In years gone by, birthdays hardly registered a blip on the celebration radar in Vietnam. There is a generation of folk in this country who don't even know the exact day the stork arrived, having dodged all kinds of bombs, bullets and chemicals on its way. Birth certification got pushed to the bottom of the list of priorities, way below basic survival. My mate, the God, is a case in point. His father says he was born on December 29, 1976 while his mother says it was January 29, 1977!
So 'Happy Birthday' hasn't had much voice in this country until recently. The pervasiveness of western culture, albeit with a decidedly Vietnamese twist, has brought the birthday party to the fore among post-war babies.
I got an invitation to one such party a few weeks ago. In this season, gathering around a hot pot (lau) is a popular and inexpensive option. In Vietnam, the birthday boy or girl pays for everyone! Firing up the hot pot at home is an even better idea. My young friend, Thanh, recently married and already a father, was turning the grand old age of 24 and he and his wife, Trang, were in the midst of transforming their bedroom into some kind of dripzone when I arrived. Big black plastic garbage bags were being clinically scissored, cellar-taped and placed over the carpet, as if a ritual sacrifice was to occur and an easy clean-up was preferred.
When the collanders containing a half dozen varieties of Asian greens got placed down on the plastic I knew no blood would be shed. We are talking food ritual, here. A procession of vessels holding piles of raw goodies to be cast down into the soup got arranged on the floor as the guests manoeuvred for leg room and chopsticks.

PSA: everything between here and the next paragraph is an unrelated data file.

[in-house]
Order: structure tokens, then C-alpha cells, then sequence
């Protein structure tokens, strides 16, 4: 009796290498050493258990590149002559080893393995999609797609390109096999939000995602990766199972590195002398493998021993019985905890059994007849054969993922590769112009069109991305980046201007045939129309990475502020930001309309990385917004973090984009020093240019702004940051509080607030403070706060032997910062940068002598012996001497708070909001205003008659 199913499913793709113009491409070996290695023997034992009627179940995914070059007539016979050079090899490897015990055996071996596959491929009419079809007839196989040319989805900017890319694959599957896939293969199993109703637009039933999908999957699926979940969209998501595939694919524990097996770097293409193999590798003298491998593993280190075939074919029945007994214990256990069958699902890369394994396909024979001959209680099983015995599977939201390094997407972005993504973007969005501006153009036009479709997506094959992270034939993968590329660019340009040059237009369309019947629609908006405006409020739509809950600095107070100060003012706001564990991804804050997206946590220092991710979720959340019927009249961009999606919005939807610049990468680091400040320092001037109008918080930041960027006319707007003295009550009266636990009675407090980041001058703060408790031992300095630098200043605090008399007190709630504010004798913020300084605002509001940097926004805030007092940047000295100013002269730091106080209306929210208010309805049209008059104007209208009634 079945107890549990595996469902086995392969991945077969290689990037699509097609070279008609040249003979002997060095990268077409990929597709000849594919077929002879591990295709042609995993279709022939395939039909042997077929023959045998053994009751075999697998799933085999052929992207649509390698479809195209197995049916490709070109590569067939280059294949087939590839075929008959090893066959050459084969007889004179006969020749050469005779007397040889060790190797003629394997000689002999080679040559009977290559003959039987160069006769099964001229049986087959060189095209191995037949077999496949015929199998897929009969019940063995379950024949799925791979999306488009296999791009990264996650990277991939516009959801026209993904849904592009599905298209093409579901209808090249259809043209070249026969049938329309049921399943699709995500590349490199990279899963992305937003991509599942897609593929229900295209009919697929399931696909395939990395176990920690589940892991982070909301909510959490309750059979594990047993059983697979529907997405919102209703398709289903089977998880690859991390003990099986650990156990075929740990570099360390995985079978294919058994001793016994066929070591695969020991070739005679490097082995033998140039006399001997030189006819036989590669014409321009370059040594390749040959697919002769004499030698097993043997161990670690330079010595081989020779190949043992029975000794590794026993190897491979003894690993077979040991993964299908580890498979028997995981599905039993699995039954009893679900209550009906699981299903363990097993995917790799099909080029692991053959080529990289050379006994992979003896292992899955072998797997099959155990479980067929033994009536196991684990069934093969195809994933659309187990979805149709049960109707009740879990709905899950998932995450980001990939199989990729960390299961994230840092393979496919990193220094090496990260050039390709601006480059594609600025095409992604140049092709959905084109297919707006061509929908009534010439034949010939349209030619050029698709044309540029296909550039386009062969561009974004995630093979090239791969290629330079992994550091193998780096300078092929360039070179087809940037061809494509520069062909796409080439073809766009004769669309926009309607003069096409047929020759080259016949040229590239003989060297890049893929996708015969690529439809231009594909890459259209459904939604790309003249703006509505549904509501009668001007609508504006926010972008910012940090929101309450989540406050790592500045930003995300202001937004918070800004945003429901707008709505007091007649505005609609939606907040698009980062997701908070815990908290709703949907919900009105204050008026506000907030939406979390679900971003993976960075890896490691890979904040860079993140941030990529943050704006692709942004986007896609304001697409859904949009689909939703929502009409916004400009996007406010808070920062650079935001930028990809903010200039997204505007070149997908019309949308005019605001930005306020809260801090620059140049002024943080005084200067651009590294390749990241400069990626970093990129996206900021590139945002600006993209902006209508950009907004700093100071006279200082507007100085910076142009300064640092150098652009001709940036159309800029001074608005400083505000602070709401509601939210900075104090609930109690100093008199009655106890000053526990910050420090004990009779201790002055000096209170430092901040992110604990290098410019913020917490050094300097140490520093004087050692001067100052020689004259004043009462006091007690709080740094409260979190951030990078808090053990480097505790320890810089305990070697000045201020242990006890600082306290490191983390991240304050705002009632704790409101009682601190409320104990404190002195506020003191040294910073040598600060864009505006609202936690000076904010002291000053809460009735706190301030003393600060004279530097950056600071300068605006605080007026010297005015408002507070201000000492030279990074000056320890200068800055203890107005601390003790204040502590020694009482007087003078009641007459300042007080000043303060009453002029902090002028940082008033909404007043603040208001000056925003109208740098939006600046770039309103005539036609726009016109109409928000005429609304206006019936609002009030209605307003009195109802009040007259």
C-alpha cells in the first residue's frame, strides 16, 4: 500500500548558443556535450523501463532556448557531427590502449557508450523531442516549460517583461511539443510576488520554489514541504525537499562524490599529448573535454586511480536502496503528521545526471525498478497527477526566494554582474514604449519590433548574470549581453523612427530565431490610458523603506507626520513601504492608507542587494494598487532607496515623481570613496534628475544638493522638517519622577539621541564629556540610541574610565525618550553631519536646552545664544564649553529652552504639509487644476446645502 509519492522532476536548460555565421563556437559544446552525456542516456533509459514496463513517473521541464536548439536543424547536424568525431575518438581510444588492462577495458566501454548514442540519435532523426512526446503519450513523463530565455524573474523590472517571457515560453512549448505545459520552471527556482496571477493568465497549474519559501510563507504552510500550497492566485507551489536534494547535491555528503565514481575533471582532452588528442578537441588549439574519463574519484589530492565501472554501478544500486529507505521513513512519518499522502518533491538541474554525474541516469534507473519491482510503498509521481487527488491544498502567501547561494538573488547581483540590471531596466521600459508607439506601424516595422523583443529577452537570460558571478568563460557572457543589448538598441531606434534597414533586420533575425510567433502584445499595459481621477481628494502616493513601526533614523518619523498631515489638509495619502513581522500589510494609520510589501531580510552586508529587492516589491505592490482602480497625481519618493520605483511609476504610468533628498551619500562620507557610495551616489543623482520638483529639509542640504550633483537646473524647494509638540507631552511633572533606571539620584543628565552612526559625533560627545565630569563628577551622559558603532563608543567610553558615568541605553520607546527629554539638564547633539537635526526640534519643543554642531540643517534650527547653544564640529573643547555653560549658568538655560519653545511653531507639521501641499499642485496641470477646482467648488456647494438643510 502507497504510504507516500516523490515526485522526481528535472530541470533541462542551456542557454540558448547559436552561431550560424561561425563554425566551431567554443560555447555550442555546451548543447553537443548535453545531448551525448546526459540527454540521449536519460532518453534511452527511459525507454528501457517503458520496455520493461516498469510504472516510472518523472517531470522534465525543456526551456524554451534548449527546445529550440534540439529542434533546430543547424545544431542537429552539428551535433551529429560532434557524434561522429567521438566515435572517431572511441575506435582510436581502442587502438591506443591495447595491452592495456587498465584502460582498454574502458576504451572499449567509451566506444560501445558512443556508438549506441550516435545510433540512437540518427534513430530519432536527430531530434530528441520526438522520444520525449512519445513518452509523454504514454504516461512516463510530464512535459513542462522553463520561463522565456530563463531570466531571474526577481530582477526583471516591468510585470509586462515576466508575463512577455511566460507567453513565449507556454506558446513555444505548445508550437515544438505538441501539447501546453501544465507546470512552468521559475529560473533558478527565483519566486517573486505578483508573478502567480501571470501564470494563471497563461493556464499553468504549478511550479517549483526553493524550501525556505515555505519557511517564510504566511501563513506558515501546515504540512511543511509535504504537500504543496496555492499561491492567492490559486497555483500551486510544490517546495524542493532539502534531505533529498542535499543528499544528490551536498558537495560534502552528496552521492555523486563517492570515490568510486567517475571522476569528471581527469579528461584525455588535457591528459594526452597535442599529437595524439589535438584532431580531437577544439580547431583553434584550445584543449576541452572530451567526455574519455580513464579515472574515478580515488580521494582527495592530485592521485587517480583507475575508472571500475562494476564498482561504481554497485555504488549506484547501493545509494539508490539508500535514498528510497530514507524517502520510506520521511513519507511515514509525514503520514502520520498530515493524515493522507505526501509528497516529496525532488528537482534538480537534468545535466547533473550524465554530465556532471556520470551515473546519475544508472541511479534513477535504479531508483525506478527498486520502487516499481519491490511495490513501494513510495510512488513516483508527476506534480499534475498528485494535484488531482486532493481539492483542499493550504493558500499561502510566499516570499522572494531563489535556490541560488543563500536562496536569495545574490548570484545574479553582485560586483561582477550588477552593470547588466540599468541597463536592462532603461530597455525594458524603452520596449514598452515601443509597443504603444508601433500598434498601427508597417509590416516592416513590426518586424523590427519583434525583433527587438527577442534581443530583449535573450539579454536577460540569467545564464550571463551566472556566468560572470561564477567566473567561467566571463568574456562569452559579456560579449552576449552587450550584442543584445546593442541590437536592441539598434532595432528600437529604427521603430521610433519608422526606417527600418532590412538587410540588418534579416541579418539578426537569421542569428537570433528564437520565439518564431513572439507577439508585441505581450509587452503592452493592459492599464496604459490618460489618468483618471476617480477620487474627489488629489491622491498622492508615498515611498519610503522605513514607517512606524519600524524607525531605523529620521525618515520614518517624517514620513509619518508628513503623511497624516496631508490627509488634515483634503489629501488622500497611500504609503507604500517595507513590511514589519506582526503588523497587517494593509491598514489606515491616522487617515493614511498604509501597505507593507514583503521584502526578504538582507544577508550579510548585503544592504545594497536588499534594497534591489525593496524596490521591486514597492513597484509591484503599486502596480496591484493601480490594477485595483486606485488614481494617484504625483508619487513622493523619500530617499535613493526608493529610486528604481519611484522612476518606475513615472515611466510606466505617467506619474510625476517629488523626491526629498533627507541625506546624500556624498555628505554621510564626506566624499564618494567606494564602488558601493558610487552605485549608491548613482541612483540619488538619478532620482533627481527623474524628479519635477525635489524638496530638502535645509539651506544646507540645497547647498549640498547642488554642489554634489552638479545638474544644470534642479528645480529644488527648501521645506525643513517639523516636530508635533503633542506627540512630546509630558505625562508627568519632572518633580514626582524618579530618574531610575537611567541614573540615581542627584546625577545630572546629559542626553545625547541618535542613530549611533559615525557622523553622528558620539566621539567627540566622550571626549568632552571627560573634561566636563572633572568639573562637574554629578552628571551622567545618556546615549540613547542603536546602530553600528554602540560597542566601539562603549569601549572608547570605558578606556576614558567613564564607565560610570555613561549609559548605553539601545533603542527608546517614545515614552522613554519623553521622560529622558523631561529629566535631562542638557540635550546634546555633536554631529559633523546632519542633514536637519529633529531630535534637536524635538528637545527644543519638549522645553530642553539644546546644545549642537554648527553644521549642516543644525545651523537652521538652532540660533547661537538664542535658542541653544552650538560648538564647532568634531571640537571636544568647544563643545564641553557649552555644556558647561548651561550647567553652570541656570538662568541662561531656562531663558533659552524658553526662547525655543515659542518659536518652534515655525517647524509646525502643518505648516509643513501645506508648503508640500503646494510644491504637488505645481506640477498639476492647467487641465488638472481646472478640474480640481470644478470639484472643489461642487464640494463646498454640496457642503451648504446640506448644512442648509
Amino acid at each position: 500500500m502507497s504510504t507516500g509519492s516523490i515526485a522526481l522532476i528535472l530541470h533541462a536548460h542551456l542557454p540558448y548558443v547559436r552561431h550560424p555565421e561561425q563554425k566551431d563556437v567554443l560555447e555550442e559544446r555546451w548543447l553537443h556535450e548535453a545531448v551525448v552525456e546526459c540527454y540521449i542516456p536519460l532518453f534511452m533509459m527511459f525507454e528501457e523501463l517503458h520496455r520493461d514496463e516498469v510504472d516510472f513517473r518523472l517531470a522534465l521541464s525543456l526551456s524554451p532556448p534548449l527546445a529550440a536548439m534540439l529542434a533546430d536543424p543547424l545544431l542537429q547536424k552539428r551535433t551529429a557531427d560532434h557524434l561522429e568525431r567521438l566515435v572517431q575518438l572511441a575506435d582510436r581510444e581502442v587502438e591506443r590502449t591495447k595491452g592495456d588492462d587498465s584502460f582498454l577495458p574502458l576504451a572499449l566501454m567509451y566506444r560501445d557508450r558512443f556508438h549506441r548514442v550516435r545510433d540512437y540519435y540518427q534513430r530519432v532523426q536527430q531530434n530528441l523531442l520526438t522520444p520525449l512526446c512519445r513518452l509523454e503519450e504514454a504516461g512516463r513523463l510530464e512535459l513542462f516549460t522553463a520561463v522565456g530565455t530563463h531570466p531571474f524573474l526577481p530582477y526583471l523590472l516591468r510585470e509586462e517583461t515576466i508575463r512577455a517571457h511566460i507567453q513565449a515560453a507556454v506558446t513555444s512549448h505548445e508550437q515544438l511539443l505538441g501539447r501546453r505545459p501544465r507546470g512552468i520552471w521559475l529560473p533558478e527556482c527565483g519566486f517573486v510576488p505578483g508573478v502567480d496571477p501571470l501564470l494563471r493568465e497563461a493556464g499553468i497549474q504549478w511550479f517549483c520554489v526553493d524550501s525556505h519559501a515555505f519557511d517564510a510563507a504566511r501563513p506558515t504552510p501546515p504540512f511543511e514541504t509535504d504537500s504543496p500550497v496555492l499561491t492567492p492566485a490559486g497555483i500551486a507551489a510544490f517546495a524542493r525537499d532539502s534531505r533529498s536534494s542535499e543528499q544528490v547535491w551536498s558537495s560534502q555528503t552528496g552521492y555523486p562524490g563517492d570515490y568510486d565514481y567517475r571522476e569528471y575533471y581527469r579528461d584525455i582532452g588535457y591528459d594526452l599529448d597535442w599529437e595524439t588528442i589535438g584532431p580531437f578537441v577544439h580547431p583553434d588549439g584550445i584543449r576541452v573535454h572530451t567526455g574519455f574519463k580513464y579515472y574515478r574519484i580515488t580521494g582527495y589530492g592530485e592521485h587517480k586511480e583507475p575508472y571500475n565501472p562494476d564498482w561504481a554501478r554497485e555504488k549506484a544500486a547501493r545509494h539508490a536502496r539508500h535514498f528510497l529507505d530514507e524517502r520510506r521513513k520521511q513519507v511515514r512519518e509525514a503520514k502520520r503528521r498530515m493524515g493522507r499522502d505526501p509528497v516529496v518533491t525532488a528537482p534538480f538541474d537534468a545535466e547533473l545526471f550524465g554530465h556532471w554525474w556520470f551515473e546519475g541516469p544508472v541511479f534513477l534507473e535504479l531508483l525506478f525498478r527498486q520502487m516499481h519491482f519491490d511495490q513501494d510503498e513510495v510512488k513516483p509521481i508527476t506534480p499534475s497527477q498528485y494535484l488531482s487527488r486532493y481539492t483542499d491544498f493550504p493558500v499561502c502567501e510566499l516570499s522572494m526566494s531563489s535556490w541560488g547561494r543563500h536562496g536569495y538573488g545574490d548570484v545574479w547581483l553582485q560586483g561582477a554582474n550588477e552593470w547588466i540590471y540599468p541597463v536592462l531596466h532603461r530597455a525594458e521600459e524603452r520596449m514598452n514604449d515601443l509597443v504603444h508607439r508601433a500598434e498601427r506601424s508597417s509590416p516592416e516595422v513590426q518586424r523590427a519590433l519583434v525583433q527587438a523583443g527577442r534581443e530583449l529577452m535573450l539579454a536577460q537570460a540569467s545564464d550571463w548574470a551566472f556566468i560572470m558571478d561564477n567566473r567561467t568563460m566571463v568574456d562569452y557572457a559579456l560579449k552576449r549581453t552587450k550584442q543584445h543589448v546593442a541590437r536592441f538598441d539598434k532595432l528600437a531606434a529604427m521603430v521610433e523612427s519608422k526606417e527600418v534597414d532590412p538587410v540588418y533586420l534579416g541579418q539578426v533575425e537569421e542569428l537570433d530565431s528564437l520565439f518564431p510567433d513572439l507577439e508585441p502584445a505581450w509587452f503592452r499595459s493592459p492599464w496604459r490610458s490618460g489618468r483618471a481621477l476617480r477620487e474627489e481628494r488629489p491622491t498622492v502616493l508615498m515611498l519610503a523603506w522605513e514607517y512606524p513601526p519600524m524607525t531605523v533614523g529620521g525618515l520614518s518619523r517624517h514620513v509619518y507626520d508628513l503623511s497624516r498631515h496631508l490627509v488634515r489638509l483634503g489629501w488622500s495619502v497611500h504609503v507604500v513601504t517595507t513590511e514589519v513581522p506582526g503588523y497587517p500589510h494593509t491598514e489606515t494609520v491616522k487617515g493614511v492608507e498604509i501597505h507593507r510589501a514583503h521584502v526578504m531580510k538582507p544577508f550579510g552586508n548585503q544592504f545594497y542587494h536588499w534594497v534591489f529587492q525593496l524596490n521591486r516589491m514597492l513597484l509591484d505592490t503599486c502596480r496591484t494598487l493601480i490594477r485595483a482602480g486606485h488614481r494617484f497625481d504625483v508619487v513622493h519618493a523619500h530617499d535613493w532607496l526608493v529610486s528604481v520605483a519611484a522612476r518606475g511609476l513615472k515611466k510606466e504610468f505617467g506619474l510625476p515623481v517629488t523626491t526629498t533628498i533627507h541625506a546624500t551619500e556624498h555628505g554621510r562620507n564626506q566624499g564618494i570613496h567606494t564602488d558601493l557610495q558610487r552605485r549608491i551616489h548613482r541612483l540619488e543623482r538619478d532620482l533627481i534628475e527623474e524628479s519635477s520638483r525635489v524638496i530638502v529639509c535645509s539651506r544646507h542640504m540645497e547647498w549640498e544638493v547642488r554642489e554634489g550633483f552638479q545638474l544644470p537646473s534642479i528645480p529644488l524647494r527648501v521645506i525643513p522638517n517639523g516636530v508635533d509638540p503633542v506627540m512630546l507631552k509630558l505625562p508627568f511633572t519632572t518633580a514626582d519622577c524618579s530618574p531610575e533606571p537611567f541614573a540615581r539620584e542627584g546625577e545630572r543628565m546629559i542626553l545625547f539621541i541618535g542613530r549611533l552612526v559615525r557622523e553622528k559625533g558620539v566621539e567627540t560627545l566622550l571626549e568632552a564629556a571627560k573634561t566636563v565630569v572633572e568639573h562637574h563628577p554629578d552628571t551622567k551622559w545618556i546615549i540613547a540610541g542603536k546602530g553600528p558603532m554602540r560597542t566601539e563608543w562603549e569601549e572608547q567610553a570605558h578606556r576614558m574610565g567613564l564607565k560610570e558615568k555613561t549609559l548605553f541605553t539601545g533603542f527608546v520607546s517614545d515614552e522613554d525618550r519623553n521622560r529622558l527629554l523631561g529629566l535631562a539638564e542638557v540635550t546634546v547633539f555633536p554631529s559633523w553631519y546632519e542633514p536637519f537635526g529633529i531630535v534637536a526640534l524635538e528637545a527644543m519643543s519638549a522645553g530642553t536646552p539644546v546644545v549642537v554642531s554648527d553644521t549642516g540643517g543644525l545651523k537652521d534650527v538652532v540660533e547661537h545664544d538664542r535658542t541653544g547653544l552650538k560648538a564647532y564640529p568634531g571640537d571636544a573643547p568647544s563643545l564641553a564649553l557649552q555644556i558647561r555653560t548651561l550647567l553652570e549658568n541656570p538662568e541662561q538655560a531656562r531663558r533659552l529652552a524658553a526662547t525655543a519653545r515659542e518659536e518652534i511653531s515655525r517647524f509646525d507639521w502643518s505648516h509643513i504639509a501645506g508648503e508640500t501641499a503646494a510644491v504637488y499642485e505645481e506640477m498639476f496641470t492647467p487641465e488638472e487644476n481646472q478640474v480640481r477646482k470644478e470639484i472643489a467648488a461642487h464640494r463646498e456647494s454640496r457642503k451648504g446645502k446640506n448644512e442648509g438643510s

The two centrepieces - the actual bubbling cauldrons around which the ritual occurs - were set down next and, while reverence would be too strong a word to describe the reaction of the assembled company, excitement was definitely in the air. Though some were itching to start on the big communal cook up, formalities had to be observed.
We had to drink.
Gin, rum and vodka got mixed with tonic and coke to both toast Thanh on his birthday and signal the beginning of the meal. Frenetic activity ensued as ingredients took the dive. Clams, tofu, chicken, pig intestines and beef all went in together along with a sizeable spoonful of Thai chili sate, flaps of bean curd skin and greenery. The broth already contained the aromatics of lemongrass and ginger plus other powerful flavour enhancers like pinapple, tomato and rehydrated Chinese mushrooms.
We fished for an hour or more. Any delicacy running low was replenished. Drinks were downed and topped up. Then the point came when the noodles were called for - another signal in this ritual, meaning that the meal was nearing its end. Packets of instant noodle bricks are torn open and tipped into the soup before being slurped up into stomachs fully sated.
There was no 'Happy Birthday' sung, nor a candle, nor a cake. Spirited talk of karaoke commenced...
...and I politely took my leave.